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[LIVE@STREAMs!] INFR-Indian National Finals Rodeo 2023 Live Free Broadcast on 25 October 2023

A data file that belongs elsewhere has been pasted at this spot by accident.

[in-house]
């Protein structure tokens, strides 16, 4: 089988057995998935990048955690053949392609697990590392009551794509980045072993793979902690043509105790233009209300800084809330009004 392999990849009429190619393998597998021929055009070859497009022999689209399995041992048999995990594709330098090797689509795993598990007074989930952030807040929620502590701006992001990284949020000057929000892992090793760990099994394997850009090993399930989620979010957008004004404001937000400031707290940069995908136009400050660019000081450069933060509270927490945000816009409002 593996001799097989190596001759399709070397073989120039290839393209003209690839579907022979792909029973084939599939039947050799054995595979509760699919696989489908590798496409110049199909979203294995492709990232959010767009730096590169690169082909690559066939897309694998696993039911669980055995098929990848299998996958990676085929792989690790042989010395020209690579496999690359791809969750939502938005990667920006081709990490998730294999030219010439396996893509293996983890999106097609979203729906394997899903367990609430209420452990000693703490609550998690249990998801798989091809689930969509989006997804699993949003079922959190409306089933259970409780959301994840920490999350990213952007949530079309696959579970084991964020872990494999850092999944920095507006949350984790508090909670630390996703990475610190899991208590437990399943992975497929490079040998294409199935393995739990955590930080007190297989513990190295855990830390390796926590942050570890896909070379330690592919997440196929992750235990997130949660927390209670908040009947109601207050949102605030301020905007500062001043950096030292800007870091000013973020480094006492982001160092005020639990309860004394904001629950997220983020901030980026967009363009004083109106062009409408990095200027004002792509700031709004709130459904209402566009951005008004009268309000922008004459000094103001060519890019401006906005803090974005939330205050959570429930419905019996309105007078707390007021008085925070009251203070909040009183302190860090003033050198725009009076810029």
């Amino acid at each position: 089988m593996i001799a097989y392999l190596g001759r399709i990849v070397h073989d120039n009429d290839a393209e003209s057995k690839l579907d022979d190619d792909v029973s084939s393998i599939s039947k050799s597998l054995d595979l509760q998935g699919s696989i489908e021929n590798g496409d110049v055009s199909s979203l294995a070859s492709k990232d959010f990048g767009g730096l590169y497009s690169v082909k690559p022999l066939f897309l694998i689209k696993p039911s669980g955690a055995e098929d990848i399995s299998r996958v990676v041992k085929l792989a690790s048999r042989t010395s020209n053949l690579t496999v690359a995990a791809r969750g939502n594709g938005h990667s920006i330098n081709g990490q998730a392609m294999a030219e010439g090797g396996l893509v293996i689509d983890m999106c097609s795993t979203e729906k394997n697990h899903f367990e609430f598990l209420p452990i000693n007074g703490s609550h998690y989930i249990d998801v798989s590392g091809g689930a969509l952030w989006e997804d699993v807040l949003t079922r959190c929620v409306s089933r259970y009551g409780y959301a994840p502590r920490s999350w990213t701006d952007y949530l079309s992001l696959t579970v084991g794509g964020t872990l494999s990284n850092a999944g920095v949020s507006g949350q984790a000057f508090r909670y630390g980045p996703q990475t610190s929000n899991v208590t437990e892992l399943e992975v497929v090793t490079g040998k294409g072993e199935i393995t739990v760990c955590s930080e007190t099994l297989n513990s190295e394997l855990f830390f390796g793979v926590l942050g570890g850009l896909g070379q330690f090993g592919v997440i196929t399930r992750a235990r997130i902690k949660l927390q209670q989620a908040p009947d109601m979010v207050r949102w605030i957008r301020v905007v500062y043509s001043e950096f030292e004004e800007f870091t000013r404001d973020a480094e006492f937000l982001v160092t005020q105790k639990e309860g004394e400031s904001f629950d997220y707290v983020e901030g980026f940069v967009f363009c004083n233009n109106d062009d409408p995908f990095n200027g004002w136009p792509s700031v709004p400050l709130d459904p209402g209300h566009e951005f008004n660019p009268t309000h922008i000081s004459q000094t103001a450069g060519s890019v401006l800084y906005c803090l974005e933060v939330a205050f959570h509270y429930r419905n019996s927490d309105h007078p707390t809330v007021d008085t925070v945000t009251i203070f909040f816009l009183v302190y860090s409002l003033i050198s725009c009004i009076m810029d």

47th Annual Indian National Finals Rodeo on October 24th - 28th, 2023 at Las Vegas, Nevada. Live stream link👉🎬 Live stream link👉🎬 Enjoy this great equestrian event in the state-of-the-art arena at the South Point Casino. Every seat has a great view of the action on the arena floor. Here is the unofficial position draw for the first two rounds of the 2023 INFR. The official position draw will be posted at the rodeo office in the stall area prior to the beginning of the rodeo. The official draw will include Last Chance Qualifiers as well as any last minute turn outs or changes. Indian National Finals Rodeo (INFR) is a non-profit group promoting Indian rodeo across the United States and Canada. They country is split into regions and these regions have region rodeos and larger rodeos called Tour rodeos. The cowboys and cowgirls then qualify to the INFR in Las Vegas, NV. This year the INFR is October 24-28, 2023 at the South Point Equestrian Center in Las Vegas, NV. You may go to the infr for more information on all the events that are sanctioned by this 40 year old organization that promotes Indian rodeo, The INFR has been in existence since 1976. "Our mission is to provide, promote and preserve the advancement of Professional Indian Rodeo by empowering families, youth and communities through positive role modeling, educational opportunities, competition, culture and tradition." In 1976 a small group of rodeo representatives gathered to formalize and unite several smaller regional Native American rodeo associations that spanned the United States and Canada. What took shape was the Indian National Finals Rodeo (INFR) association, which today represents more than 1,300 members across North America. Qualifying rodeos take place all year and culminate in a marquee event, the Indian National Finals Rodeo (INFR). Last year’s 2022 INFR awarded over $1,000,000 in cash and prizes to more than 400 Native American rodeo contestants from over 50 tribal nations. And 13,000 spectators filled the stands over the five days of competition to watch the champions compete. This year’s event, October 24 – 28, 2023, promises an even bigger show on dirt. As the INFR prepares once again to showcase the talents of Native American rodeo athletes live from Las Vegas at its 47th annual event, we talk with the INFR general manager Donna Hoyt and president Bo Vocu about the association’s history, culture, and impact. C&I: Tell us about the tradition of rodeo in Native American communities. How has the sport helped preserve or shape the culture? Bo Vocu: Natives for the most part were very nomadic. They traveled with their families and bands following buffalo, the fish, or the seasons. Very much like rodeo cowboys of today. As well, many Native tribes mastered horses and horseback riding as a means of survival, either hunting or war. Now their mastery is evident in the rodeo arena. As rodeo’s popularity flourished, it was a very good fit in many of the rural Native communities. Many Native rodeo athletes excelled in the rodeo arena. However, like many sports, racism was evident and made it hard for Natives to win their fair share. Therefore, in 1976 the INFR was established as an all-Native association. Donna Hoyt: Most Native communities to this day are still very rural. Many are still agriculture-based. Rodeo goes hand in hand with our ag communities and, at the same time, coincides with our traditional gatherings and celebrations. We are horse people. We are one with the land, with the animals. C&I: Donna, as a member of the Blackfeet Tribe yourself, and having dedicated your career to optimizing and growing the INFR, what are you most proud of about the organization? Hoyt: We take pride in the fact that the INFR has always been a family-based organization. We are one of the only organizations that require all our rodeos to include junior events for our members age 15 and under and our senior events for our members 50-plus. So, grandparents travel and rodeo with their kids and grandkids year-round. We were also one of the first professional organizations to require ladies breakaway roping as an event. We crowned our first ladies breakaway champion in 1998. Today ladies breakaway roping is one of the hottest sports in rodeo. We were 25 years ahead of the game! Vocu: As far as growth, we moved the INFR to the South Point in Las Vegas in 2008. Since then, our purse money has more than doubled. We are televised live. Our world champions have gone on to win Professional Rodeo Cowboys Association (PRCA) world titles. Our junior members have gone on to be some of the top contenders in all major associations. C&I: What can fans expect of the INFR’s regular season rodeos and the main event at the end of October in Las Vegas? Vocu: Besides great rodeo competition, attendees will often have the option to attend a powwow that is usually hosted during the rodeo, because most of our regular season rodeos are during the tribal celebrations. Our rodeo committees are also big on Indian relay horse racing, which is also a super-exciting event! 47th Annual Indian National Finals Rodeo See top-notch rodeo competition from cowboys and cowgirls in events such as bareback and saddle bronc riding, steer wrestling, bull riding, barrel racing, and multiple roping events. You might even meet 2023 Miss Indian Rodeo Sharaya Edgewater while you're there! It's all happening October 24 – 28, 2023 at South Point Equestrian Center in Las Vegas.


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